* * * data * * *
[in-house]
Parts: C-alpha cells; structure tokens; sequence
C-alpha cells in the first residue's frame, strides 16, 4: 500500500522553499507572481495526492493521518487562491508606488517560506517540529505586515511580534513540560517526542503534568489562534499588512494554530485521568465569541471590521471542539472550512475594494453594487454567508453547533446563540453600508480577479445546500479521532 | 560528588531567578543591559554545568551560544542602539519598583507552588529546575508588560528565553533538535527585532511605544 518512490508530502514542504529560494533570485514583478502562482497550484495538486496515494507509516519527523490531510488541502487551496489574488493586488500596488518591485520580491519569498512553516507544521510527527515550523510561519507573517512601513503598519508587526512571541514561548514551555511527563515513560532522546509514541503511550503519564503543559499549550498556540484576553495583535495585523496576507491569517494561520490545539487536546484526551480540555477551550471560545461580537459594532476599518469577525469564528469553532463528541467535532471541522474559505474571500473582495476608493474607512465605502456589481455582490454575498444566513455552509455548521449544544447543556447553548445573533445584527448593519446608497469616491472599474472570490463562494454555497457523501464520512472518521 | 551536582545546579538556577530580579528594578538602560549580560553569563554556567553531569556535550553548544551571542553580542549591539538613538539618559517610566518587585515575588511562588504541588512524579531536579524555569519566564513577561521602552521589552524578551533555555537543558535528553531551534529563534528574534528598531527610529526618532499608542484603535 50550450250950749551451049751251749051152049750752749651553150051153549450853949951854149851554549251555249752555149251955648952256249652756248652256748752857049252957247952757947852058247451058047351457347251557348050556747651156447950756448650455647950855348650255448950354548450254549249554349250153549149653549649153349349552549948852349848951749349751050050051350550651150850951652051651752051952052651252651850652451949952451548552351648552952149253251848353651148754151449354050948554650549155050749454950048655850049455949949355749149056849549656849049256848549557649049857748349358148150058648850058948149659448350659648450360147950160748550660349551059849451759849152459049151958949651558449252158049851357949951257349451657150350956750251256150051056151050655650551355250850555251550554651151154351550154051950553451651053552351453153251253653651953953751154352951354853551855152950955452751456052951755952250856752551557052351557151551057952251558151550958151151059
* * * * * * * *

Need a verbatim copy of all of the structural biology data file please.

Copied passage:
[in-house]
Parts: C-alpha cells; structure tokens; sequence
C-alpha cells in the first residue's frame, strides 16, 4: 500500500522553499507572481495526492493521518487562491508606488517560506517540529505586515511580534513540560517526542503534568489562534499588512494554530485521568465569541471590521471542539472550512475594494453594487454567508453547533446563540453600508480577479445546500479521532 | 560528588531567578543591559554545568551560544542602539519598583507552588529546575508588560528565553533538535527585532511605544 518512490508530502514542504529560494533570485514583478502562482497550484495538486496515494507509516519527523490531510488541502487551496489574488493586488500596488518591485520580491519569498512553516507544521510527527515550523510561519507573517512601513503598519508587526512571541514561548514551555511527563515513560532522546509514541503511550503519564503543559499549550498556540484576553495583535495585523496576507491569517494561520490545539487536546484526551480540555477551550471560545461580537459594532476599518469577525469564528469553532463528541467535532471541522474559505474571500473582495476608493474607512465605502456589481455582490454575498444566513455552509455548521449544544447543556447553548445573533445584527448593519446608497469616491472599474472570490463562494454555497457523501464520512472518521 | 551536582545546579538556577530580579528594578538602560549580560553569563554556567553531569556535550553548544551571542553580542549591539538613538539618559517610566518587585515575588511562588504541588512524579531536579524555569519566564513577561521602552521589552524578551533555555537543558535528553531551534529563534528574534528598531527610529526618532499608542484603535 50550450250950749551451049751251749051152049750752749651553150051153549450853949951854149851554549251555249752555149251955648952256249652756248652256748752857049252957247952757947852058247451058047351457347251557348050556747651156447950756448650455647950855348650255448950354548450254549249554349250153549149653549649153349349552549948852349848951749349751050050051350550651150850951652051651752051952052651252651850652451949952451548552351648552952149253251848353651148754151449354050948554650549155050749454950048655850049455949949355749149056849549656849049256848549557649049857748349358148150058648850058948149659448350659648450360147950160748550660349551059849451759849152459049151958949651558449252158049851357949951257349451657150350956750251256150051056151050655650551355250850555251550554651151154351550154051950553451651053552351453153251253653651953953751154352951354853551855152950955452751456052951755952250856752551557052351557151551057952251558151550958151151059